The Calculating Stars (Lady Astronaut, #1) 
by Mary Robinette Kowal

Here’s the deal: This is about an alternative 1950’s USA where a meteorite strikes Chesapeake Bay, creating an artificial years-long winter, and then a greenhouse effect that will make the Earth unliveable–so the space program gets a jump start.

Specifically, this is the story of “The Lady Astronaut” who is a an ex-WASP pilot and computer for the rocket program her engineer husband works for.

If you liked Hidden Figures, you should read Calculating Stars. The Alternative stuff is scientifically interesting, but the everyday real-life stuff portrayed in this book: navigating gender/anti-semitism, racial issues is really well done and feels true to life from that period of USA history. Elma has to swallow down alot of powerful men keeping her from using her amazing skills. She also has to deal with crippling anxiety.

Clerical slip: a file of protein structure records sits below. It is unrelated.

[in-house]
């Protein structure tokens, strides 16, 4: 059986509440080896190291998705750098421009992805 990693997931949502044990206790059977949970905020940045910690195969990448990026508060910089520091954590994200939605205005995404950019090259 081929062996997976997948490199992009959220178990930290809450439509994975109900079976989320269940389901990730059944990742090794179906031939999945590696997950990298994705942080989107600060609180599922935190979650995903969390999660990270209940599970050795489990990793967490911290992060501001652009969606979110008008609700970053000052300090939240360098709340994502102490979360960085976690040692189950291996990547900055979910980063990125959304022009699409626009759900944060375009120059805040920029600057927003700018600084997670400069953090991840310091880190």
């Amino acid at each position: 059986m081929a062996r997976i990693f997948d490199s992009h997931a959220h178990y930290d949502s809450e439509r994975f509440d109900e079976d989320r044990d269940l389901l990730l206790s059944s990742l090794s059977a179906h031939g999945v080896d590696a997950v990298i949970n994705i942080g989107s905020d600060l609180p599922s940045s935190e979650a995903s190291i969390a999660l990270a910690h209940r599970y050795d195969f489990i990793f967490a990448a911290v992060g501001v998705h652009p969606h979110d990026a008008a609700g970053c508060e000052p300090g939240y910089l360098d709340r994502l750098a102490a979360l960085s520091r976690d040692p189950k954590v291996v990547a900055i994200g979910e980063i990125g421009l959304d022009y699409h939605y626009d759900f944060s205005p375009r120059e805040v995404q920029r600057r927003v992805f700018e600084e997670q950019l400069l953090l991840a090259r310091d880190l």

I took a quick look at other reviews before I wrote my own (but not before reading the book) and I have to say that the complaints I read about the science in this book in other reviews leaves me a little bit wondering if some of the same issues Elma deals with in her quest to become an Astronaut aren’t somewhat in play here, as well.

Kowal may not be a rocket scientist, but she does a good job of making science, rocket jargon, the pressures of calculating orbits and re-entry, and all that seem very, very real and believable to a layperson like me.

There is a little bit of wholesome fade-to-black romance-within-a-marriage between Elma and her husband, and a somewhat emotionally light political awakening on Elma’s part towards her Chinese and Black female pilot friends. But Elma’s emotional heart stays true to a kind of naive innocence about the wonder of the world.

I wish the hints about Elma’s nemesis, Parker (the male Astronaut who she reported for harassment during the war and now faces as her main obstacle to becoming part of the rocket program) came to more fruition in this book, and I also wish that the jump between Elma’s first mission and the moon base development wasn’t so abrupt. Now I have to go get the next book to find out what happens!